Mars reached opposition on the 9th Aril 2014 and on April 14th (the day this photograph was captured) Mars was at it’s closest point to Earth for 2014. This coincided with Mars appearing (from our perspective) to be close to the Moon, 3 degrees in fact, which is close enough to nicely frame the two together in a camera. Mars has a dusty red hue to the naked eye and through a telescope. Compared to the brilliant white of the bright almost full moon this difference becomes more obvious. For more information about the Mars opposition this year check out Ian Musgrave’s blog.
Does “Earth Hour” make a difference from a night sky darkness point of view? I have always been skeptical, and do remain somewhat skeptical, but it was interesting to experience two consecutive nights this weekend of which one included “Earth Hour” (29th March 2014). Both images were taken from the same location (give or take 10 metres) 200km south-east of Perth, Western Australia.
The left image shows the all-sky view from 28th March, and the one on he right from the 29th March. The 28th March had some cloud cover, as evident around the periphery of the image. The 29th March was a 2 hour clearing between cloud banks. The cloud on the 28th March likely emphasised the light pollution situation, while the recent rain and weather system may have contributed to the increased green Air Glow on the 29th. From this location is is normal to see significant light pollution from Perth and in recent years from other nearby towns such as Narrogin. A such while the light pollution may be emphasised somewhat by the cloud on the 28th, I am amazed to see such a lack of light pollution in the image from the 29th.
One contributing factor, in addition to Earth Hour, maybe localised cloud on the 29th. It is possible that at the time of the photograph localised cloud was covering and enclosing light pollution from Perth and nearby towns, hence “trapping” the light pollution and limiting it’s visibility from my location. It’s not possible for me to know how much this influenced the situation, but either way the difference in light pollution, the almost absolute lack of it on the 29th, is quite a stark contrast and blatantly obvious.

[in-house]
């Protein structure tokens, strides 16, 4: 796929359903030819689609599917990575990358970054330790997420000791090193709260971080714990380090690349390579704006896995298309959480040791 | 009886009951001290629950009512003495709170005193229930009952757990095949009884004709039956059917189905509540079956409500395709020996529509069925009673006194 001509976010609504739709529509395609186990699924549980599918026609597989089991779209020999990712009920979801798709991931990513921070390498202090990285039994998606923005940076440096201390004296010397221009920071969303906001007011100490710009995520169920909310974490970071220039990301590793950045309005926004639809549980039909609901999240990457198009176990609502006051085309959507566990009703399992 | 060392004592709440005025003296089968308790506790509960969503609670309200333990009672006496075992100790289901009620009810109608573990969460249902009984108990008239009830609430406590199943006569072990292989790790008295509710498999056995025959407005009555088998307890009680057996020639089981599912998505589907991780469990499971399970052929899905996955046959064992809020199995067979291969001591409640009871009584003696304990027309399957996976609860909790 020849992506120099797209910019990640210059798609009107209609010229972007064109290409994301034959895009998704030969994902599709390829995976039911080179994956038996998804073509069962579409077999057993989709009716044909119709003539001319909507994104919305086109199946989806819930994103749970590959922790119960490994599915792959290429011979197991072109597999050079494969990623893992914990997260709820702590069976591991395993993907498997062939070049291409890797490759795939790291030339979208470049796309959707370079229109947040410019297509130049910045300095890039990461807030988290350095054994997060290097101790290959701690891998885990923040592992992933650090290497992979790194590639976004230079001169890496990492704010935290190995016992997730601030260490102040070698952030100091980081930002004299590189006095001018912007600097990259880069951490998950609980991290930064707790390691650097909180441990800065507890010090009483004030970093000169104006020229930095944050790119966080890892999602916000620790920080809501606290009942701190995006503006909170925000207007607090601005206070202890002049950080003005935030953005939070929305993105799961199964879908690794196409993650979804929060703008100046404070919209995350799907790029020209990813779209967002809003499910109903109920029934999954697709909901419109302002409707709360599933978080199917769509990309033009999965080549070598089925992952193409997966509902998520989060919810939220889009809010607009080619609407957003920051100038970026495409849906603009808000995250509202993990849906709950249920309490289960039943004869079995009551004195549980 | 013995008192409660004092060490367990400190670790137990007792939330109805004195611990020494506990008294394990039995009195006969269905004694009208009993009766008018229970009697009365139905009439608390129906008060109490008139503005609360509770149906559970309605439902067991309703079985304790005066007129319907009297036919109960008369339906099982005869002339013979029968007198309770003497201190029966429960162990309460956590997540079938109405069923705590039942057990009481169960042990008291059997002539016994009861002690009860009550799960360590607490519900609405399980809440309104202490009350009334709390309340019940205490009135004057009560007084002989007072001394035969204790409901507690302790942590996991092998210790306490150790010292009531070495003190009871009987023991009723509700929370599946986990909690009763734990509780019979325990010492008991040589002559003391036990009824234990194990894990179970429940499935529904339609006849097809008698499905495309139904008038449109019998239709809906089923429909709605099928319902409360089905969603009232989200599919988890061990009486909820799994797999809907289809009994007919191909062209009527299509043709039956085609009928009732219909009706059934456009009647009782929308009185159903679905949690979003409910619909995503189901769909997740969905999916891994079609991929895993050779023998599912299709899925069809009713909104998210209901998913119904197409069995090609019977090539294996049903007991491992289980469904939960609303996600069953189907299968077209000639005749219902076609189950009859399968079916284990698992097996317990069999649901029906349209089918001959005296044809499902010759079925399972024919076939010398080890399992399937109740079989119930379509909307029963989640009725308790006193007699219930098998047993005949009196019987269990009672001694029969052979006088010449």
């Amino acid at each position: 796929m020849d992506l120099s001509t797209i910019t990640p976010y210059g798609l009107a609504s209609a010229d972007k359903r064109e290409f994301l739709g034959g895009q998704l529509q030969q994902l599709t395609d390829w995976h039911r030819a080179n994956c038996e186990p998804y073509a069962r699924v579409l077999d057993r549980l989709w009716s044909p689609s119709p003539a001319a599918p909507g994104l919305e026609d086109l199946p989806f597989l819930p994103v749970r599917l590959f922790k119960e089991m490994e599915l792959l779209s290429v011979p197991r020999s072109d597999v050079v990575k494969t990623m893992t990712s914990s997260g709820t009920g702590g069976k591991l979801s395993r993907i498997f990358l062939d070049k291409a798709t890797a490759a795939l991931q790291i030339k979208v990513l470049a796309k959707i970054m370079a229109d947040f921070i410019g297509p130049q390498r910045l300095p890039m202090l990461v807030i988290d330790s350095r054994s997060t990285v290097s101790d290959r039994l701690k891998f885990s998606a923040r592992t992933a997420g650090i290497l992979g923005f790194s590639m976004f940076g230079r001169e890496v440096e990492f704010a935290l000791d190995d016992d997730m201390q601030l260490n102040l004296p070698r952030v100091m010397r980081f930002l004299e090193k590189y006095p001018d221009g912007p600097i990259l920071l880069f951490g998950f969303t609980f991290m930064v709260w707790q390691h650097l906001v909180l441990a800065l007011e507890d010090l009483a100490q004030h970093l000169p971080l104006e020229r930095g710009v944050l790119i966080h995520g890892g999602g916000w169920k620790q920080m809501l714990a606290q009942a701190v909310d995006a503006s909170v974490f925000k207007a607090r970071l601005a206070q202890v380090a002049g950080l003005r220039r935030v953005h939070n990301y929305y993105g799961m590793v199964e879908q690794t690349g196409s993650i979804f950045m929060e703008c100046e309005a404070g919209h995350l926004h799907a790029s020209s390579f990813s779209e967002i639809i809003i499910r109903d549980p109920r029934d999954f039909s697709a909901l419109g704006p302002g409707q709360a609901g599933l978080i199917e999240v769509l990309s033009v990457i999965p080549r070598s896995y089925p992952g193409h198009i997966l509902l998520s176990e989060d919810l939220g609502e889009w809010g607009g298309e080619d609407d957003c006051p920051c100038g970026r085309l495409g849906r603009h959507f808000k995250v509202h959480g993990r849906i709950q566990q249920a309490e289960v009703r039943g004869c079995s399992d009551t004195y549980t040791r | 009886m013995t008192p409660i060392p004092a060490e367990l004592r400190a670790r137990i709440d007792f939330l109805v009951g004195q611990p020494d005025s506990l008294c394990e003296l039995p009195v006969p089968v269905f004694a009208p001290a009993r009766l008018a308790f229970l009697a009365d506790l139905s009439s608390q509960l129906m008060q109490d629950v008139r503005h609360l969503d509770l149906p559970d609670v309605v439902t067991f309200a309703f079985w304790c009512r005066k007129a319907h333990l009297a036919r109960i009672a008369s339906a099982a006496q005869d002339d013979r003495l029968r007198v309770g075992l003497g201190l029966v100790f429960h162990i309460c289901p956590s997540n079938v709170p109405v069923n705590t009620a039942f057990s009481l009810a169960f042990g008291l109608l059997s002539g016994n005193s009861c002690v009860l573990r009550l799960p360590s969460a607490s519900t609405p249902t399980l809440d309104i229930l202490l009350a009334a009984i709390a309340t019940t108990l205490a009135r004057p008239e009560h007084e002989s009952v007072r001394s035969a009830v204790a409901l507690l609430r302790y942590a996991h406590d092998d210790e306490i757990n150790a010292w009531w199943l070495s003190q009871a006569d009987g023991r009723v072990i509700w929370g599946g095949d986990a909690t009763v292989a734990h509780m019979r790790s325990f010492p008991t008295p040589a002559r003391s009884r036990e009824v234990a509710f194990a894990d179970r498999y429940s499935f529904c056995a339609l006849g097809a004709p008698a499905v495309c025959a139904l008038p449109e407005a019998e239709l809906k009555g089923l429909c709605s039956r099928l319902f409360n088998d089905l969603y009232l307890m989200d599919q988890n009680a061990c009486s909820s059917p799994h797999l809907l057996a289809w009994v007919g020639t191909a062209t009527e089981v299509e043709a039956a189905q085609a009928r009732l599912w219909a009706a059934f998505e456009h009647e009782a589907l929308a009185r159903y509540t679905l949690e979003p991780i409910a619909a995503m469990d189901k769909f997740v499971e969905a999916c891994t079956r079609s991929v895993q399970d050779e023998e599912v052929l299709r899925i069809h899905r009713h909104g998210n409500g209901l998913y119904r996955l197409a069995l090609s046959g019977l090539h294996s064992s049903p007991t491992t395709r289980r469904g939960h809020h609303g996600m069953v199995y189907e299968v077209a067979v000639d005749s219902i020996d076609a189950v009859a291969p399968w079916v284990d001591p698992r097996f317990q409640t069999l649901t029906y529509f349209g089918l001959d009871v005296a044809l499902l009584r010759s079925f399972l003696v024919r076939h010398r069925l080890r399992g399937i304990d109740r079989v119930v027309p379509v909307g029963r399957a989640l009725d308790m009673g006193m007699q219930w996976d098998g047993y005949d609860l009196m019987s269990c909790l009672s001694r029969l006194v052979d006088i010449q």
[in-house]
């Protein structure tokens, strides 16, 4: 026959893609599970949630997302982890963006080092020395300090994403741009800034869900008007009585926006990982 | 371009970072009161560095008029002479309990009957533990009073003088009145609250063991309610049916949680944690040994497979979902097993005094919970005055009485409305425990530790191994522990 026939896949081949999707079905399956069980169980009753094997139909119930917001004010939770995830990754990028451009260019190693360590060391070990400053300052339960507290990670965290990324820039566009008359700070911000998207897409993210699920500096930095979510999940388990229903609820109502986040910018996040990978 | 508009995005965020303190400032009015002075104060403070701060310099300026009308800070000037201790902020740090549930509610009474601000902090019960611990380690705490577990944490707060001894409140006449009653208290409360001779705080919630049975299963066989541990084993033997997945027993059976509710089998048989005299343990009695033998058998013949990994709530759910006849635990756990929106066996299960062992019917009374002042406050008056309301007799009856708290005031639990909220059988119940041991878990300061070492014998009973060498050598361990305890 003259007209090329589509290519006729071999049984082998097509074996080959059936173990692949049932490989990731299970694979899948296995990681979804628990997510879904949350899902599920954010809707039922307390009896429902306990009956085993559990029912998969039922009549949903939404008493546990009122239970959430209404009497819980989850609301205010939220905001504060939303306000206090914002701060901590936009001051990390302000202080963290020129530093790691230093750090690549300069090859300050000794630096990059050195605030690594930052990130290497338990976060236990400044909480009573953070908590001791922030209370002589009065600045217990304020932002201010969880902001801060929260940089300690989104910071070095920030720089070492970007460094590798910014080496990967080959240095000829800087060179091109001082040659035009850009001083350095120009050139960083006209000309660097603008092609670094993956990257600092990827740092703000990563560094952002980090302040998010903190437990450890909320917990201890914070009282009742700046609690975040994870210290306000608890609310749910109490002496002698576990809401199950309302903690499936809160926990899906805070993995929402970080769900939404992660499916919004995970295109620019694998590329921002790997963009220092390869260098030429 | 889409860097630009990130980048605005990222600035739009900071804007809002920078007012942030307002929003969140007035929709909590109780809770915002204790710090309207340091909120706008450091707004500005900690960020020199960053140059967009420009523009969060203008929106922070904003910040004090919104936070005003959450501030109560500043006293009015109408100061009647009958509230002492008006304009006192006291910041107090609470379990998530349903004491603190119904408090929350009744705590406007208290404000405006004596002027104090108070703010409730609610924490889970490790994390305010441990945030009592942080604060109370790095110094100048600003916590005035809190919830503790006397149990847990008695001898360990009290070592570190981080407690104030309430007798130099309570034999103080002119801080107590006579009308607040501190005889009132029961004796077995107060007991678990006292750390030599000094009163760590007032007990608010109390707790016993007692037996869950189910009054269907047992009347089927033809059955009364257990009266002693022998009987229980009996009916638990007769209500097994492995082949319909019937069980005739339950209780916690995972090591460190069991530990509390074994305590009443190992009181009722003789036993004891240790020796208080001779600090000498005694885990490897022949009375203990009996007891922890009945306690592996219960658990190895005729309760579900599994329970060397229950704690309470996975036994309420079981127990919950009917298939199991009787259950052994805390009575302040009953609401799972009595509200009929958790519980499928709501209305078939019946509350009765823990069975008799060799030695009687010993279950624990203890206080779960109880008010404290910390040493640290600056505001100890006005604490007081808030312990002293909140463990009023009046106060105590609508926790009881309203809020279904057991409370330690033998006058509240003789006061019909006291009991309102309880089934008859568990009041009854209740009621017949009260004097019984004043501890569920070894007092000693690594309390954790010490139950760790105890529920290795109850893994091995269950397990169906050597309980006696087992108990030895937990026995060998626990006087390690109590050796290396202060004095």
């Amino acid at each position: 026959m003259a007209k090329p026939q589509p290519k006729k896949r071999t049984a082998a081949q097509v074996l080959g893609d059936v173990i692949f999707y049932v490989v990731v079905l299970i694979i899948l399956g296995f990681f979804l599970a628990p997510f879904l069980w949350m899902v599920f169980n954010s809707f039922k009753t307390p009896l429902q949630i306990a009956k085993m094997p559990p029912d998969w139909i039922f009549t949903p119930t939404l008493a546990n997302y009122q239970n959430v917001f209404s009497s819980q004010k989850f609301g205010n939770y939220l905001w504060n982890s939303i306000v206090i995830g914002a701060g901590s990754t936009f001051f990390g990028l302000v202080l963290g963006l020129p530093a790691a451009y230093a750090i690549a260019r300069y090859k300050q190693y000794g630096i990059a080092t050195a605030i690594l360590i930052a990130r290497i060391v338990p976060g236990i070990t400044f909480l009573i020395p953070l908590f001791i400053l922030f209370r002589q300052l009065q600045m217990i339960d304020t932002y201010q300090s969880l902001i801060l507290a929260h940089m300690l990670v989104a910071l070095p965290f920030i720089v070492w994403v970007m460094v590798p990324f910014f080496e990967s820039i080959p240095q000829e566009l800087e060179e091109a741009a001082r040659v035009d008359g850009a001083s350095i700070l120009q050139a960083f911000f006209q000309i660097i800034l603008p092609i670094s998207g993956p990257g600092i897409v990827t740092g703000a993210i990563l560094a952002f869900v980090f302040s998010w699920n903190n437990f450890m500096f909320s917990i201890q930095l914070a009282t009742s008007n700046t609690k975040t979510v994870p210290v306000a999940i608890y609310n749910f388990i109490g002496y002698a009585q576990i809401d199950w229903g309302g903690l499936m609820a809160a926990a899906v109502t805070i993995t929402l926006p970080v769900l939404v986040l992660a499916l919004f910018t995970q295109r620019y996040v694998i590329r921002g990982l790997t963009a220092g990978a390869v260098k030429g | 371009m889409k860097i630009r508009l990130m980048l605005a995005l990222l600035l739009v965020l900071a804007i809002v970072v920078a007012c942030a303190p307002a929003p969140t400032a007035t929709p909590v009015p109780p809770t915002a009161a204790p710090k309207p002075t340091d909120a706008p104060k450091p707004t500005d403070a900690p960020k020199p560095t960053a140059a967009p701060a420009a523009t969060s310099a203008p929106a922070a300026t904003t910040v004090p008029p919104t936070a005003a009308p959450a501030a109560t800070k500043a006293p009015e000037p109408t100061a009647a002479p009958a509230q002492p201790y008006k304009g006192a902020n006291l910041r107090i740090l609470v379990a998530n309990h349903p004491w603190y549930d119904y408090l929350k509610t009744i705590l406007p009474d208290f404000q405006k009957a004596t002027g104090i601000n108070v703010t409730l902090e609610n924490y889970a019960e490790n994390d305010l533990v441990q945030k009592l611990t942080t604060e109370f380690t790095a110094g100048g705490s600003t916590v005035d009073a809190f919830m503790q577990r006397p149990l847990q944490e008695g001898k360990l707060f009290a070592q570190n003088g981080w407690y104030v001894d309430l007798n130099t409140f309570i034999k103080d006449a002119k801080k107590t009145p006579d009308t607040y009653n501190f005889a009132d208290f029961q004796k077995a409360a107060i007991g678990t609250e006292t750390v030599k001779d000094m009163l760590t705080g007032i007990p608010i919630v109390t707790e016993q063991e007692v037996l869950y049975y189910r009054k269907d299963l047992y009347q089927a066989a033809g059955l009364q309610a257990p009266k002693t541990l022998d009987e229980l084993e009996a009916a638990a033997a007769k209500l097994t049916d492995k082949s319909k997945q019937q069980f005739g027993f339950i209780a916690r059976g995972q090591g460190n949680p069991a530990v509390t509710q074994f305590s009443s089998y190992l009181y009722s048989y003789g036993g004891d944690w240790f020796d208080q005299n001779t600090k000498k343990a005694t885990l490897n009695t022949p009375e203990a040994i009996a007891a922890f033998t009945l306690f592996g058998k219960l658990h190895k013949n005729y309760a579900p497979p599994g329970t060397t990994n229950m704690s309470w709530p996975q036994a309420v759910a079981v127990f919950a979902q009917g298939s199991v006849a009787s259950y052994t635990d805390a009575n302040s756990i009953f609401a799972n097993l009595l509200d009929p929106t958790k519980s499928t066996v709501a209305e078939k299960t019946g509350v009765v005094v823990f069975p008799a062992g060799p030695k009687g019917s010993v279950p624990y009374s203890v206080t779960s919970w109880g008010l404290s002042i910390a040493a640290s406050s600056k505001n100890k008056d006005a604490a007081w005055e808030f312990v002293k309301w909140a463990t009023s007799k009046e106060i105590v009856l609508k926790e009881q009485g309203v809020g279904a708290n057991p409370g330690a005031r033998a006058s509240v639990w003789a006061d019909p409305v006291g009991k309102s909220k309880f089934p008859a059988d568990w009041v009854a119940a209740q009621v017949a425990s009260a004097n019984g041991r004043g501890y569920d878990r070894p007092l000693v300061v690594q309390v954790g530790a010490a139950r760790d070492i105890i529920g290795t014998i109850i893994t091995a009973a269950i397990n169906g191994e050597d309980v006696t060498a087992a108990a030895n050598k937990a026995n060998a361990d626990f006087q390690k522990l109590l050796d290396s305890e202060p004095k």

Being a volunteer Star Viewing Night (SVN) host at Perth Observatory is great fun and rewarding. The public love coming along to see the night sky, and kids become enthused about science and astronomy.
I’ve always wanted to get some nice astro photographs of the Perth Observatory Star Viewing Nights, partly as a historic record and partly for use by the Perth Observatory as promotional material. As a host I usually don’t have time to take photographs, and so such a task required a dedicated trip to the Perth Observatory, on Saturday the 1st March 2014.
Below are some photographs of the Star Viewing Night activities at the Perth Observatory.
All photographs are available for purchase as prints or digital files for copyright use and personal printing.
Here is another from the 1st January which I have enjoyed processing. I love the colours from this particular night,and the compositions I ended up with. As an artist there is a lot to be said for being relaxed and on holiday to do your art – the results are almost always better. The Christmas break was excellent.